Willie McCool was 22,000 feet over Smith Point that day in 1993 when he heard a loud pop. One of the engines on his EA-6B Prowler had stalled, and the plane fell in an uncontrolled spin toward the Chesapeake Bay.
McCool, then a test pilot at Patuxent River Naval Air Station, flipped a switch to begin recovery procedures. The plane kept plummetting. The three crew members with him blanched. Other Prowlers experiencing the same problem in similar circumstances had crashed. One of the crew called out altitudes as the plane approached the 10,000-foot threshold where they would have to bail out.
In the pilot's seat, McCool methodically and calmly went through a series of procedures. Just above 10,000 feet, he regained control of the aircraft. Back on the ground at Patuxent River, he traded high-fives with other crew members.
It was a typical McCool performance. "He was very matter-of-fact, very cool," recalled Navy Cmdr. Nancy Fechtig, who was aboard the plane.
Navy Cmdr. William C. McCool, 41, was among the seven astronauts killed when the space shuttle Columbia disintegrated during reentry Feb. 1. Yesterday, fellow pilots and others remembered the shuttle crew in a ceremony held at what many consider the wellspring of the "right stuff" required of military fliers who hope to become astronauts: the Naval Test Pilot School at Patuxent River.
Fechtig and the other two crew members who rode with McCool in the Prowler that day were among the several hundred mourners who gathered in a gleaming white hangar at the test pilot school.
"It's a loss we feel keenly at the naval air station, and in the entire community," said Capt. Dane Swanson, the station commander.
McCool, who was Columbia's pilot, and Capt. David M. Brown, 46, a mission specialist on the fatal flight, were alumni of Patuxent River, as were almost a third of the nation's 312 astronauts since the early 1960s, among them former senator John Glenn, Walter M. Schirra and James A. Lovell.
Flight operations at the normally busy testing station came to a standstill during the afternoon ceremony, with more than 100 aviators in green flight suits or brown leather jackets filling rows of folding chairs.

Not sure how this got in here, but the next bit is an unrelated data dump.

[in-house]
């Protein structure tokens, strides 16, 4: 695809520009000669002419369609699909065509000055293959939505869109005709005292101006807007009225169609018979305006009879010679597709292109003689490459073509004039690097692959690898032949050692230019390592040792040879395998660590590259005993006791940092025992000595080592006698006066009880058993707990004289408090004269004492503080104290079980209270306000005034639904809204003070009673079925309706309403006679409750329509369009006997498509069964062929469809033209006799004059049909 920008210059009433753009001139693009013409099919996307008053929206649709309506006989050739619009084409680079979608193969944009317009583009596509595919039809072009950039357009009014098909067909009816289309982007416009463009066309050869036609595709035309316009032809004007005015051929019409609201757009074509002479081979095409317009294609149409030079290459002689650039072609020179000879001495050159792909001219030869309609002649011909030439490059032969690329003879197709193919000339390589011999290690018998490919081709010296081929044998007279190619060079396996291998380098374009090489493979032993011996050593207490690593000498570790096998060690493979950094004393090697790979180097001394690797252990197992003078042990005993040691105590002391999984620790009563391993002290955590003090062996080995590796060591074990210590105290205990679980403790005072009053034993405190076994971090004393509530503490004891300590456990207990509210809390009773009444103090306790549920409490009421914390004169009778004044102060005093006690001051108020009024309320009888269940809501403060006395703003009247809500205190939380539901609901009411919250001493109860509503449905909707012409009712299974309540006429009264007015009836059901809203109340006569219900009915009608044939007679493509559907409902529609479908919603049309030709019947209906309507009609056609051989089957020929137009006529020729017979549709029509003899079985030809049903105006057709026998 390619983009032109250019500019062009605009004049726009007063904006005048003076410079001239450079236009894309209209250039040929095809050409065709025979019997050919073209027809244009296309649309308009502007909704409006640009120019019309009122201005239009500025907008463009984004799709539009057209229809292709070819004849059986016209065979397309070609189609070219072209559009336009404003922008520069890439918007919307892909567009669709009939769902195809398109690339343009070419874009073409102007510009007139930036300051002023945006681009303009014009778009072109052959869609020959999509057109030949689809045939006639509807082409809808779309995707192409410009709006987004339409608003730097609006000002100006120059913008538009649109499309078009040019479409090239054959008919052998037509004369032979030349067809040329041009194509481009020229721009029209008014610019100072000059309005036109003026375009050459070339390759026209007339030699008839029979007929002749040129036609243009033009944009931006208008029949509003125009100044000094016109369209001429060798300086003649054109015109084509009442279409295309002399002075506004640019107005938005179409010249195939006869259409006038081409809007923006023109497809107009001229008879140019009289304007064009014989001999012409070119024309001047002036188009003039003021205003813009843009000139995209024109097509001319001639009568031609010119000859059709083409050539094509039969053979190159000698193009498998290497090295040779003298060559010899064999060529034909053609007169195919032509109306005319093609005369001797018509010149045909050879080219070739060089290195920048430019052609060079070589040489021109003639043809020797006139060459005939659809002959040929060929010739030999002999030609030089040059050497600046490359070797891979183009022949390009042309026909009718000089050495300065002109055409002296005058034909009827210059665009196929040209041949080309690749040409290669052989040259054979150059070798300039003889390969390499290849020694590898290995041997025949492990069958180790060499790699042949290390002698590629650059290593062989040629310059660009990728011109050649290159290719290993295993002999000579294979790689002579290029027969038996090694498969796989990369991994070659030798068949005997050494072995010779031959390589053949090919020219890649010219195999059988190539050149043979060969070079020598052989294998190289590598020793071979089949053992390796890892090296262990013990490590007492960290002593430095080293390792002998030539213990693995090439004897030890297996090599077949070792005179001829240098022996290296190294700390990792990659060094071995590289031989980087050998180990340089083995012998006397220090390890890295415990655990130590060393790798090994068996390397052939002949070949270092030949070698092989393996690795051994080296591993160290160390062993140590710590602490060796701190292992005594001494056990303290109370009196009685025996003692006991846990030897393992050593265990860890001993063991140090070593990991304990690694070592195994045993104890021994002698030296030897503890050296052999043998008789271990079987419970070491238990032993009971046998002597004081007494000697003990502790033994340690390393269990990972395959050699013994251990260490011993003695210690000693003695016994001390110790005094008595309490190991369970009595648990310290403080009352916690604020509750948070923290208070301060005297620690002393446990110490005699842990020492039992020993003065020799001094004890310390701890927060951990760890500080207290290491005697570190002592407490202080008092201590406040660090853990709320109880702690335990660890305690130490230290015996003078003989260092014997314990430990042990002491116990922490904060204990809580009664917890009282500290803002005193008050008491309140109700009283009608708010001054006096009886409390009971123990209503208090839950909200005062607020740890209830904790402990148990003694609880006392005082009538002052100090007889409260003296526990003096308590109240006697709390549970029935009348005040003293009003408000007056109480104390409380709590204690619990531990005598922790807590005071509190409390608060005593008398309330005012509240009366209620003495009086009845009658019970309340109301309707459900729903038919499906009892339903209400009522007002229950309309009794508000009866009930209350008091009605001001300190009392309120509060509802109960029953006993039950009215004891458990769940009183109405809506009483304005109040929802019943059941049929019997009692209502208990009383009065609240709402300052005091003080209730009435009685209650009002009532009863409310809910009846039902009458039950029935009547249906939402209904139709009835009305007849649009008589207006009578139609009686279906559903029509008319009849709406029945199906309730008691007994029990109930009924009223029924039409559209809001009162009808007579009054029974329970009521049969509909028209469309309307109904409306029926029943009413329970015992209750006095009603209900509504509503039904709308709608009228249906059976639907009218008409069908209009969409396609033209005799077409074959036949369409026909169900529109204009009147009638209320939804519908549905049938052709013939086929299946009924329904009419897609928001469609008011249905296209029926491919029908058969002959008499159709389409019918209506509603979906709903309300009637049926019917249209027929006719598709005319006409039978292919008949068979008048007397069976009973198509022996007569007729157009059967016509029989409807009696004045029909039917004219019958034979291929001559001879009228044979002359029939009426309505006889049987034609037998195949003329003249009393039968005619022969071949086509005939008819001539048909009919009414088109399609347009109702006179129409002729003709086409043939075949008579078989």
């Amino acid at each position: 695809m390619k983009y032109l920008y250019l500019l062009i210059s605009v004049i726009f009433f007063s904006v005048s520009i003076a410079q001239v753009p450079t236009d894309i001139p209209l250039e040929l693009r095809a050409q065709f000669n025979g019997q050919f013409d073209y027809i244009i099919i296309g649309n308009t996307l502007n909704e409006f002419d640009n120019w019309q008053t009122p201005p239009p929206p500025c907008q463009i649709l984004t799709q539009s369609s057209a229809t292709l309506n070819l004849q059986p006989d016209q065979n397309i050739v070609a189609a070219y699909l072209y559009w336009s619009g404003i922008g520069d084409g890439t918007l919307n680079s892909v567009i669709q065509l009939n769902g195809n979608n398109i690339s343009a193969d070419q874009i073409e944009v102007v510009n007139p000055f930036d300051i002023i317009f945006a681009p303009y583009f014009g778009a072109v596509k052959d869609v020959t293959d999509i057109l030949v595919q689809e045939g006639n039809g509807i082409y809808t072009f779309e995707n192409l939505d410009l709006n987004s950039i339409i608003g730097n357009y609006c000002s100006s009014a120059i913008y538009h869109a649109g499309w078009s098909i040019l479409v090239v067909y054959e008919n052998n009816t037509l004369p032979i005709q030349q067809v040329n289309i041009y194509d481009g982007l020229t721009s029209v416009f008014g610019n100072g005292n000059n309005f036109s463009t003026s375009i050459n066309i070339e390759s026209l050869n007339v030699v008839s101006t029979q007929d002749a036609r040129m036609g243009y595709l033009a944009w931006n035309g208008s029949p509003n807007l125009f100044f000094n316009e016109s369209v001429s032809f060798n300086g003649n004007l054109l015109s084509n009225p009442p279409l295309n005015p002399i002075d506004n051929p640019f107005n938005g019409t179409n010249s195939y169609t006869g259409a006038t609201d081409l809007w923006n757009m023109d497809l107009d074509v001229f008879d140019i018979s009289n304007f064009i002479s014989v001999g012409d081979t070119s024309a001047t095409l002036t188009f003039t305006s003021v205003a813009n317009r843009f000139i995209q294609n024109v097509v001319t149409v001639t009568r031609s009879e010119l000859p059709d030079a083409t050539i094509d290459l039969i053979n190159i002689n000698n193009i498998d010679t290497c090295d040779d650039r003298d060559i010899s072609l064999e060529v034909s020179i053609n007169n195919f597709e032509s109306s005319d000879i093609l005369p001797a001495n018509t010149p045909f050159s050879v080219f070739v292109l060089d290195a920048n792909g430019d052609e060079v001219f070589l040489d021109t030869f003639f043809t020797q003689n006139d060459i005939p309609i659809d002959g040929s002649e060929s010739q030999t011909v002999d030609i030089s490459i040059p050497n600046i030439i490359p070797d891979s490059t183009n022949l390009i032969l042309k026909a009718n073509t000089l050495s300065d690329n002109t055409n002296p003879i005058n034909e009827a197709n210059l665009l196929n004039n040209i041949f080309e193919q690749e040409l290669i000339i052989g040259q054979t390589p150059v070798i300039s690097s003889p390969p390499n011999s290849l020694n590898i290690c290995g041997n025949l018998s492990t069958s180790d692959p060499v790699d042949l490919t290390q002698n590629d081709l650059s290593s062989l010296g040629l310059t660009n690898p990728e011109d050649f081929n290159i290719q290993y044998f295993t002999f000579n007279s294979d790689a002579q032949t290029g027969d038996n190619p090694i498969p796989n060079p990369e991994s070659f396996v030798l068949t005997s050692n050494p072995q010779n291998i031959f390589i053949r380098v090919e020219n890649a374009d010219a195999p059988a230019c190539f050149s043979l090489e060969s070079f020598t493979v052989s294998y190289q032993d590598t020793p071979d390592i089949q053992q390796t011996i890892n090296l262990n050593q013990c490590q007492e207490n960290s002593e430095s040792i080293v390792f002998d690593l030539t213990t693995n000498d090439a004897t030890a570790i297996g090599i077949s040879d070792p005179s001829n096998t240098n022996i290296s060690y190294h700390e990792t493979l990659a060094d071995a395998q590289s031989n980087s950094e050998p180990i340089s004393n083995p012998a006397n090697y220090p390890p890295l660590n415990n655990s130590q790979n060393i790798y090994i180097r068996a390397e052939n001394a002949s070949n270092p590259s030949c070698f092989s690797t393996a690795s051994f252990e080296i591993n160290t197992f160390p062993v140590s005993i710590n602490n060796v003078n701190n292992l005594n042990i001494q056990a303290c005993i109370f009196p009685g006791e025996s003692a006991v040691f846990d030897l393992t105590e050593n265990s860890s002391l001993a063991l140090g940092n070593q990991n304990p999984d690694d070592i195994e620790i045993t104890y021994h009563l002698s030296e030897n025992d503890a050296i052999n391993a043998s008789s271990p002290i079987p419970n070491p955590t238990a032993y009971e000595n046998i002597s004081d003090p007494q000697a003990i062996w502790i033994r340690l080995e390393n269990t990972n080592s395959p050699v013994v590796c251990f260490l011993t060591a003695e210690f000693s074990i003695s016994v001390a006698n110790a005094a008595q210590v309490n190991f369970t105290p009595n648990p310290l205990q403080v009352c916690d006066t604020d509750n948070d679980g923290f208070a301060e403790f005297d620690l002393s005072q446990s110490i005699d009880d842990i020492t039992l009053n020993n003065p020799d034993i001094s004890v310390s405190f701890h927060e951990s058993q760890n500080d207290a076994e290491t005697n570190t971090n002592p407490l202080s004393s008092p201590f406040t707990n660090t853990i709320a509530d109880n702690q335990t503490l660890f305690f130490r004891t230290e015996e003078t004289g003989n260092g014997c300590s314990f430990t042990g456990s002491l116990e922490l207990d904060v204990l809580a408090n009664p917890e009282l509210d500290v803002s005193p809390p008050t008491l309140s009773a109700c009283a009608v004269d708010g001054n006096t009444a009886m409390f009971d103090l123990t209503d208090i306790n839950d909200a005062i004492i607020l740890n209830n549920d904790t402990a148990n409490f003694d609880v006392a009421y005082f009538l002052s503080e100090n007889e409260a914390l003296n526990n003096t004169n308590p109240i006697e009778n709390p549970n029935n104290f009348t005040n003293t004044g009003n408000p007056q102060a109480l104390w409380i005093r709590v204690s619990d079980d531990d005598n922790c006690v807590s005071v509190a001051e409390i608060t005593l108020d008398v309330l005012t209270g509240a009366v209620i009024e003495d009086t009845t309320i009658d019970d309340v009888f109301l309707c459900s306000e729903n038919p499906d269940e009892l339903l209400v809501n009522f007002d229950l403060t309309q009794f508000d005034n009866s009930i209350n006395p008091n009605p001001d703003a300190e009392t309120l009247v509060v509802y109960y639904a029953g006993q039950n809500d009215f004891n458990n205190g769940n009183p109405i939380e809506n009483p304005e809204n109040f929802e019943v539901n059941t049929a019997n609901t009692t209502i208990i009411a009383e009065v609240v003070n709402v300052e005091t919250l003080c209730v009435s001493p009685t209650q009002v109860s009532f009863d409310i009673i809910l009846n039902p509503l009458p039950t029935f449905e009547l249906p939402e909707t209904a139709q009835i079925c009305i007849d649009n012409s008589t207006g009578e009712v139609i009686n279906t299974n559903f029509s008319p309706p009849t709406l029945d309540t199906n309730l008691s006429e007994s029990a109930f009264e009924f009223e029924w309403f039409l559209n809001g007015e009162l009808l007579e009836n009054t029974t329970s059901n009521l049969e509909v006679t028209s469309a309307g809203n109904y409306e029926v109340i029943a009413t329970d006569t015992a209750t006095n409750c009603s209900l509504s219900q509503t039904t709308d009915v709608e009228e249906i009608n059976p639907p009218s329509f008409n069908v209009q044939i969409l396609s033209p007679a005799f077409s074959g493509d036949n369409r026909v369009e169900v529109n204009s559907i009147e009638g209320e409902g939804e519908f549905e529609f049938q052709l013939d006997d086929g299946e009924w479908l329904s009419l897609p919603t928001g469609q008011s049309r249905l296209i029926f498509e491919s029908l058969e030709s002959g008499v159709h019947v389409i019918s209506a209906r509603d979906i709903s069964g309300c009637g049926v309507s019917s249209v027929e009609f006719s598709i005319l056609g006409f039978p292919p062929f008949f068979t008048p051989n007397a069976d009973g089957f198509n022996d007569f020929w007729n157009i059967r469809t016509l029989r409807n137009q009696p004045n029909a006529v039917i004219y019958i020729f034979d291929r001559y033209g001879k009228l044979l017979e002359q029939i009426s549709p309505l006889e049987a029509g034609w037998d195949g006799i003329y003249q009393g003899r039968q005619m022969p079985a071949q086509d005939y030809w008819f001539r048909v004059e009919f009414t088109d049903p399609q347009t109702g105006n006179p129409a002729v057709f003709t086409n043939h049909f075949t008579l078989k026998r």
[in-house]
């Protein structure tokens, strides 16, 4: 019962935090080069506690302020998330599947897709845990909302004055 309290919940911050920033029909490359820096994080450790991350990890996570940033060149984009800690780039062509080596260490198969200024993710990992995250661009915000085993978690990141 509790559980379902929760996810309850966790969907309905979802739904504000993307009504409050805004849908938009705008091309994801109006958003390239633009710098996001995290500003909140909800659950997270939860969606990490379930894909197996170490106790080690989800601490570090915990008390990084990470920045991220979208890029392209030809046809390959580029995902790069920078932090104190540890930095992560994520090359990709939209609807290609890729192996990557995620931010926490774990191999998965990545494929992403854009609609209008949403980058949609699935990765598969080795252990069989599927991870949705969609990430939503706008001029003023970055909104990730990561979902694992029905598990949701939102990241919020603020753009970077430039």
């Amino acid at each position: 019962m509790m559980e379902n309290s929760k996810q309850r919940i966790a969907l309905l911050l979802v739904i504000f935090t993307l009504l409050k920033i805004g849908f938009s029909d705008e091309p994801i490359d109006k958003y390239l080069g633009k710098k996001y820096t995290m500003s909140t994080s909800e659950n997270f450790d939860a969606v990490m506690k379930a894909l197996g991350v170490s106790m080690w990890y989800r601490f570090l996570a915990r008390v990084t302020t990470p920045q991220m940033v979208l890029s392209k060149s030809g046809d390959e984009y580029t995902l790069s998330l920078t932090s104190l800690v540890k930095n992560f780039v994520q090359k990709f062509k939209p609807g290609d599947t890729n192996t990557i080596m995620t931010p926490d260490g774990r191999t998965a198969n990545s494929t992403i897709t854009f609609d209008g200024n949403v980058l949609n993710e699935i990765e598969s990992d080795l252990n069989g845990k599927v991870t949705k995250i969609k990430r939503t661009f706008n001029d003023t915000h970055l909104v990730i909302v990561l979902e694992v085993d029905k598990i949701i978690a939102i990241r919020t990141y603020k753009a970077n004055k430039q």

An enormous U.S. flag hung from the hangar door, and a NASA T-38 Talon jet was parked to the side of the stage.
Seven empty flight helmets, white with black leather, sat on a table in front of a stage. One by one, representatives from the audience stepped forward to light candles in front of each helmet, ring a bell in remembrance and talk about the life of each of the lost astronauts.
McCool was selected outstanding student of Class 101 in test pilot school in 1992 and subsequently served as a test pilot with the Naval Strike Aircraft Test Squadron, responsible for testing myriad Navy aircraft.
"He was respected, admired and loved by those fortunate to have known him," said Rear Adm. Walter B. Massenburg, one of the speakers.
McCool "was, like the best of test pilots, a wonderful blend of intellect, engineering knowledge and flying skills," Vice Adm. Joseph W. Dyer, chief test pilot at Patuxent when McCool was there, said Thursday. "His enthusiasm was infectious."
Brown, a native of Arlington, came to the test pilot school in 1995 to serve as flight surgeon. He "was a Navy novelty: a jet pilot as well as a doctor," said one of the speakers, Peter Papa, a friend of Brown's.
"He was the only flight surgeon in a 10-year period to be also chosen for flight training," Massenburg told the audience. "That ought to tell you something."
Pride in the base's role in the U.S. space program was clear throughout the ceremony.
Rep. Steny H. Hoyer (D-Md.) addressed his remarks to "all of you who walk the tarmac here, which has been walked by heroes for more than five decades."
Somber test pilots wiped away tears as taps sounded.
Chaplain Rick Gates delivered the benediction: "May this tragedy be transcended by those who dare to dream and hope, and will follow in their footsteps."